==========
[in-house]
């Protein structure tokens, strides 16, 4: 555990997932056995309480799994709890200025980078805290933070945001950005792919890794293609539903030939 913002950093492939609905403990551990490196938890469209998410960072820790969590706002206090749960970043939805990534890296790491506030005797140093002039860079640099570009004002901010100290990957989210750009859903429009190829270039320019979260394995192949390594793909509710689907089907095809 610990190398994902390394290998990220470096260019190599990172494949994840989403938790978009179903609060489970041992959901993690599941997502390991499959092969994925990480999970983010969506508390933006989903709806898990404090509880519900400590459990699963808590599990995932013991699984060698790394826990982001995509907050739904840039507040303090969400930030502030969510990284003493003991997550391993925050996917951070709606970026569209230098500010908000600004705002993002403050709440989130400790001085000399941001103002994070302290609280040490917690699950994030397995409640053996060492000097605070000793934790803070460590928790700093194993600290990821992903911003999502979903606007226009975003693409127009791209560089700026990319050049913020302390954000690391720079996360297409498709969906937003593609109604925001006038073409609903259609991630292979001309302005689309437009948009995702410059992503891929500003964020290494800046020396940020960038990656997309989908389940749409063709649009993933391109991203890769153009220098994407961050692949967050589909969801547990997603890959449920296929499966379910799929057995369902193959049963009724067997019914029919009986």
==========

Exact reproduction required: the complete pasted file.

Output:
[in-house]
């Protein structure tokens, strides 16, 4: 555990997932056995309480799994709890200025980078805290933070945001950005792919890794293609539903030939 913002950093492939609905403990551990490196938890469209998410960072820790969590706002206090749960970043939805990534890296790491506030005797140093002039860079640099570009004002901010100290990957989210750009859903429009190829270039320019979260394995192949390594793909509710689907089907095809 610990190398994902390394290998990220470096260019190599990172494949994840989403938790978009179903609060489970041992959901993690599941997502390991499959092969994925990480999970983010969506508390933006989903709806898990404090509880519900400590459990699963808590599990995932013991699984060698790394826990982001995509907050739904840039507040303090969400930030502030969510990284003493003991997550391993925050996917951070709606970026569209230098500010908000600004705002993002403050709440989130400790001085000399941001103002994070302290609280040490917690699950994030397995409640053996060492000097605070000793934790803070460590928790700093194993600290990821992903911003999502979903606007226009975003693409127009791209560089700026990319050049913020302390954000690391720079996360297409498709969906937003593609109604925001006038073409609903259609991630292979001309302005689309437009948009995702410059992503891929500003964020290494800046020396940020960038990656997309989908389940749409063709649009993933391109991203890769153009220098994407961050692949967050589909969801547990997603890959449920296929499966379910799929057995369902193959049963009724067997019914029919009986």